Russia’s Watcom shopping index continues to slide as coronavirus second wave gathers momentum

Russia’s Watcom shopping index continues to slide as coronavirus second wave gathers momentum
Russia’s Watcom shopping index falls again to its lowest level in four years
By bne IntelliNews November 6, 2020

Russia’s Watcom shopping index continued to slide in the last weeks of October and first week of November after almost recovering over the summer as the second wave of the coronavirus (COVID-19) pandemic in Russia gathers pace.

Russia’s infection rate jumped to just under 20,000 per day – almost twice the peak level in the spring – but the Kremlin has said it will not impose a fresh lockdown, due to concerns over the economic damage that will do.

However, the state has imposed a “lockdown-lite” regime in an effort to curb the rise of infections. Citizens over the age of 65 have been told to stay at home and mandatory mask and glove rules in public places are being stringently enforced, with heavy fines imposed on those that ignore them. At the same time, bars and restaurants have not been closed and bne IntelliNews reporters in Moscow say that life is going pretty much as normal.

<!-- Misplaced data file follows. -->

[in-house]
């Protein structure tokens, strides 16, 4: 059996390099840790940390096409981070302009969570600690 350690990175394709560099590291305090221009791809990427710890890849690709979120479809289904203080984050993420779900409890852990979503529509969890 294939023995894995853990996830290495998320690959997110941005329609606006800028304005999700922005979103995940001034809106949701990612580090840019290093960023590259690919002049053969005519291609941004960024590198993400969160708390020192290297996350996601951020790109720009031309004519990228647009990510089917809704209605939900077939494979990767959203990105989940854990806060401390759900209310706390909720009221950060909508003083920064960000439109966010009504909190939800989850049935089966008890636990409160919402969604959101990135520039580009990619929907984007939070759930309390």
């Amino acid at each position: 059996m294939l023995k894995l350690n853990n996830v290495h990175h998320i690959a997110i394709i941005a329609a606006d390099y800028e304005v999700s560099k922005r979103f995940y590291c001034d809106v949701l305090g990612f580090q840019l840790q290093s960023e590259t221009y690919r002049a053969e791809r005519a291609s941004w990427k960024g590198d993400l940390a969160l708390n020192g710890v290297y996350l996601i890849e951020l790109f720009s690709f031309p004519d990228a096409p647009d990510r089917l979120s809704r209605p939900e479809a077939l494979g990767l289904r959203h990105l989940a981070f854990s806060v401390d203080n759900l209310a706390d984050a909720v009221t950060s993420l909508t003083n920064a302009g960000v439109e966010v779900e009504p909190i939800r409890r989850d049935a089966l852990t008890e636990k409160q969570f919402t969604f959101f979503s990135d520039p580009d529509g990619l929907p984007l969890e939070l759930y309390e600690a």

Nevertheless, people are being more cautious and going out less. The Watcom shopping index, which measures foot traffic at Moscow’s biggest malls in real time using 3D imaging technology, recovered almost all the ground lost to the lockdown in the spring by the end of the summer but started to fall again noticeably in September.

The pace of the fall is steady, but foot traffic in September and October was down by 23% year on year in September and is down 27% y/y in October to an index value of 357 – its lowest level since Watcom started recording foot traffic volumes four years ago.

It remains to be seen if the authorities will impose a new lockdown. While the resource-rich Moscow is fairing relatively well in 22 of the 85 regions, hospitals are already running at 90%-95% capacity and all the hospitals report substantial waiting times for admission, with the worst affected regions running a one-in, one-out policy of admissions.

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